Thursday, October 15, 2015

Farmer-to-Farmer Program: Kathmandu and Pokhara (Nepal)

Tacking on a few days for some sightseeing at the end of my assignment, I visited the Boudhanath temple complex in the Kathmandu valley. A UNESCO World Heritage site, entry into the Great Boudha Stupa was closed due to earthquake damage, but the outer buildings are well worth a visit regardless. One of them houses a prayer wheel the size of a car with a big metal rail installed for worshippers to spin it as they circumambulate clockwise. The Guru Lhakhang Monastery was richly decorated with elaborate murals even in the stairwells, colorful hanging textiles, and giant gold statues. A Buddhist monk wrapped a white scarf around my neck and prayed for me in a ritual that involved chanting and throwing rice grains onto the pages of his book?!

Pokhara, only about a half hour by plane from Kathmandu, is a lakeside town framed by mountains. It is a popular stop either before or after trekking the Annapurna Circuit in the Himalayas. Sadly, I didn't have the time or money - or the legs - to do such a thing at the moment. But the hotel arranged a taxi to take me to see one of the sights: the view of the mountain Machhapuchchhre, sacred to the god Shiva and off limits to climbers. It’s best to capture at dawn so I set my alarm for 4:00 a.m., only to find no one else awake besides the security guard. Apparently, I had misunderstood the man at reception and was an hour earlier than I needed to be! They roused the driver, and we drove out in the dark and up the mountainsides. I had expected a hike, but evidently, the driver intended to take me all the way to the viewpoint. It was comically pitch black when we arrived, so after taking in the town lights, we adjourned to a neighboring shack. The proprietor of this makeshift cafĂ© was just waking up, and yawning in her house dress, she put the kettle on to make us tea. My driver and another who appeared out of nowhere made some lighthearted conversation, probably about the silly foreigner who woke him up in the middle of the night. In the growing light, the site revealed a view of Pokhara’s lake in the distance and the Seti Gandaki ("White River") winding through the valley. With the haze of dawn, I wasn’t sure exactly which of the mountains was the sacred one so I took pictures indiscriminately, along with the rest of the group that had gathered. As with any mountain chain, the cloud cover is unpredictable in the Himalayas. I just had noticed that some of the clouds seemed to have more of a distinct edge to them, when the sun shone through, and we all realized this was actually Machhapuchchhre, rising at least twice as high as the mountains we’d been photographing madly. This makes sense as I later learned there is about a 6500 m change in altitude within this 30 km. Unfortunately, this was the one glimpse we had before the clouds shifted again and we gave up with the full morning upon us. Along the steep road down, we passed small groups of young men running up. They were training in the military. Some of them looked pretty miserable with heavy packs on a strap slung around their forehead, which seems to be the preferred load-bearing style in Nepal. It made me a little relieved I didn’t do the hike.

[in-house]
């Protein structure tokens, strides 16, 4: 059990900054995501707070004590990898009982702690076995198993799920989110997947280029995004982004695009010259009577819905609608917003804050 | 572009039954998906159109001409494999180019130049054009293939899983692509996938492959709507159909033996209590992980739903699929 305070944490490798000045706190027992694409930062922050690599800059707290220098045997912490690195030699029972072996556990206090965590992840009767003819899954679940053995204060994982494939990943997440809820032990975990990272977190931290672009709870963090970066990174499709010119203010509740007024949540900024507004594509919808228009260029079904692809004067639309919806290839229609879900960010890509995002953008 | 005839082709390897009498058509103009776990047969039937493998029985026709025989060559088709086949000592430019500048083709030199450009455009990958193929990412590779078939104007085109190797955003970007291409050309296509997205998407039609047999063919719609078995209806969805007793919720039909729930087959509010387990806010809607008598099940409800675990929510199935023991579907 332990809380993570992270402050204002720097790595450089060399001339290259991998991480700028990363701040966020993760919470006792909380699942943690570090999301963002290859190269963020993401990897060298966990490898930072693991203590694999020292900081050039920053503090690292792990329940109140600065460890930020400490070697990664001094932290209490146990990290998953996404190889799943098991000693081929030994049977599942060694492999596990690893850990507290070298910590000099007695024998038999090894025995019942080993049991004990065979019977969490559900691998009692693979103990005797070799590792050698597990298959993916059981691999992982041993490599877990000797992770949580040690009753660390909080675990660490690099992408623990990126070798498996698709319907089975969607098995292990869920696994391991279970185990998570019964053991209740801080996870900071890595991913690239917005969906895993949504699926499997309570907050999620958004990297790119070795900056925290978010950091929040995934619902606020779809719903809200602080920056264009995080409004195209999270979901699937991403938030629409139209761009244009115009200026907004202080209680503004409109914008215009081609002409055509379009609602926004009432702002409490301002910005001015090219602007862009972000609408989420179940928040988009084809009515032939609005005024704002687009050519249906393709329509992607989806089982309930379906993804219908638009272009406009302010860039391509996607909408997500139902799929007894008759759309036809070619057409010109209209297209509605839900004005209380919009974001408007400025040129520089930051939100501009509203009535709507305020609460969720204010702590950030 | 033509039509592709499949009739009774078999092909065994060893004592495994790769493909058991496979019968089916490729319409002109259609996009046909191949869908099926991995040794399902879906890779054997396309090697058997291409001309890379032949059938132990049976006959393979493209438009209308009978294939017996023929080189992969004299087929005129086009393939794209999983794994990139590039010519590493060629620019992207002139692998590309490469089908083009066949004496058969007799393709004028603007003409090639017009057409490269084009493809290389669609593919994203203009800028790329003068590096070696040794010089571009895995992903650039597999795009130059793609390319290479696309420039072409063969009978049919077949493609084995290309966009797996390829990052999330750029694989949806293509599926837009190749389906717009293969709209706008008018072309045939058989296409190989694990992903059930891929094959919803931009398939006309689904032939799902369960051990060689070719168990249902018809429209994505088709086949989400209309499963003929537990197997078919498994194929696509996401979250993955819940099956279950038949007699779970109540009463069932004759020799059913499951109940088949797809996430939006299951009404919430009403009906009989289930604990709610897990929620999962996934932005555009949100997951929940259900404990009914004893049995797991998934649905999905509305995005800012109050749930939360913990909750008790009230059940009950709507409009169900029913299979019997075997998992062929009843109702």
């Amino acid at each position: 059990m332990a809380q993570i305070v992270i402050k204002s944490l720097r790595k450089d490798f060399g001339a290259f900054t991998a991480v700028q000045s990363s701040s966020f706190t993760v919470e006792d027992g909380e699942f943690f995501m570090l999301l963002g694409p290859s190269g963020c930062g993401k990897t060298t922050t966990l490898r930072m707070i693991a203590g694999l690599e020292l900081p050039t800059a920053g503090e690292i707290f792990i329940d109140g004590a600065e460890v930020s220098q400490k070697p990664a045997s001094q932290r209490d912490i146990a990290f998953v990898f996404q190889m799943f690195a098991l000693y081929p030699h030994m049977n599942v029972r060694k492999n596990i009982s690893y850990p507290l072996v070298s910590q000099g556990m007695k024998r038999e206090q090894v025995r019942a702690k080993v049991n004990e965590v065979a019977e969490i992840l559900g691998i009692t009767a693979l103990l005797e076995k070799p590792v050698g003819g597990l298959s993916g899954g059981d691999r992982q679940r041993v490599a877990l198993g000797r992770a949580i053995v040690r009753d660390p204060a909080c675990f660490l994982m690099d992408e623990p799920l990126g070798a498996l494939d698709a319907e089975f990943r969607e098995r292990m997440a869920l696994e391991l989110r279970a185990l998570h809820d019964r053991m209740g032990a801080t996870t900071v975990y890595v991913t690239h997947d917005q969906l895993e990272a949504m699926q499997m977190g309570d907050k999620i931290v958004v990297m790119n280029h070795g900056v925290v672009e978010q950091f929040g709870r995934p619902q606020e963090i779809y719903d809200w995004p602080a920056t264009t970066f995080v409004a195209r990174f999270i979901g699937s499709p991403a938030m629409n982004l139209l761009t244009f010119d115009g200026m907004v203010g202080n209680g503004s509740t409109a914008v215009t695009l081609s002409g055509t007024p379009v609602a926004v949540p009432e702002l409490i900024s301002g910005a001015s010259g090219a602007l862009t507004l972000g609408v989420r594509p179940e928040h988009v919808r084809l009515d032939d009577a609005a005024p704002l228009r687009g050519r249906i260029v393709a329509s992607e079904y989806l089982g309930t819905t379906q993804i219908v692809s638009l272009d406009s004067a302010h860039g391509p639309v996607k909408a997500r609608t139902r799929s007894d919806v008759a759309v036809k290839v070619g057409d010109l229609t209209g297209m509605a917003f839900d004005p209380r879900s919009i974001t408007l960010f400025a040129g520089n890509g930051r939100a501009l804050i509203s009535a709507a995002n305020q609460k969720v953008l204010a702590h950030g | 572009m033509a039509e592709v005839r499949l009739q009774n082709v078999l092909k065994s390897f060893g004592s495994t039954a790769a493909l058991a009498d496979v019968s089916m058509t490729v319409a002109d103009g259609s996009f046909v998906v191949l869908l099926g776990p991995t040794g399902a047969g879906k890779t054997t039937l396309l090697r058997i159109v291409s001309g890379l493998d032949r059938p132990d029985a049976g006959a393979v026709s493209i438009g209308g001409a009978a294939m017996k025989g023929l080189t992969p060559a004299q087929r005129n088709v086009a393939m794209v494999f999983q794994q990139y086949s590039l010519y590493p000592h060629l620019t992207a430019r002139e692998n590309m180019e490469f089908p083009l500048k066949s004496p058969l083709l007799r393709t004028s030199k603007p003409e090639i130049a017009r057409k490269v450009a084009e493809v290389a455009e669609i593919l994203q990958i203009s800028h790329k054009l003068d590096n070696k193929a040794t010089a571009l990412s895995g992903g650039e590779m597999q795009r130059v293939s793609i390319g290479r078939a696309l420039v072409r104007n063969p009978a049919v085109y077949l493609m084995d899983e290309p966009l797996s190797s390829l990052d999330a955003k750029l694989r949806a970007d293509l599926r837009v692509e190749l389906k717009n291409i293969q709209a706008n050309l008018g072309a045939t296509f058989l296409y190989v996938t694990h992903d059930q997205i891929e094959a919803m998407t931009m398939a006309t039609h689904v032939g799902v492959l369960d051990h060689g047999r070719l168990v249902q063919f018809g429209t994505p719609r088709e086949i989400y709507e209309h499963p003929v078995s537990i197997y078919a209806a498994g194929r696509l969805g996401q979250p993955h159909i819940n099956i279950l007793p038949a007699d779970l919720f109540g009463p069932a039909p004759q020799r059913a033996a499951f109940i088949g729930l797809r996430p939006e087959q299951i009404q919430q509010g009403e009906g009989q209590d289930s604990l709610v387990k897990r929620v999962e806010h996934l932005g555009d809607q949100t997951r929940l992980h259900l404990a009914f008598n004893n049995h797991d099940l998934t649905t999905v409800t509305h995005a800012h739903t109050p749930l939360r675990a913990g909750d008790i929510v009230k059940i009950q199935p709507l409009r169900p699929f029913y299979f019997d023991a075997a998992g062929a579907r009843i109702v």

Pokhara is the second most visited city by tourists in Nepal. The differences were jarring. Every business was either a hotel, restaurant, spa, souvenir shop, or hiking store. I didn't mind so much as it gave me a chance to purchase some fine textiles to bring home. Cashmere, anyone? Seriously, one shopkeeper going through all the grades and mixtures made my head spin. I studiously avoided anything more than window-shopping in the trekking stores as who knew if I could get those flood gates shut in time. As it was, I bought enough to make me nervous about the bag weight coming home. Despite it being off-season, I saw more foreigners than I’d seen in my previous 3 weeks in the country, even chatting to a couple of backpackers in an attempt to share the huge portion I ordered.  Pokhara was virtually untouched by the earthquake, but Nepalis were very concerned – and rightly so – that the international media coverage had scared away all the tourists. The upcoming high season would be the real test: Was the drop in visitors temporary? Or would the blow to this significant part of Nepal’s economy be permanent? Despite my comments about the earthquake damage I’ve seen, it was by far not as widespread as the media let on. It’s a gorgeous country, and I would urge people to still consider going… maybe now might even be the best time!

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Rich and Julie Get A Move On

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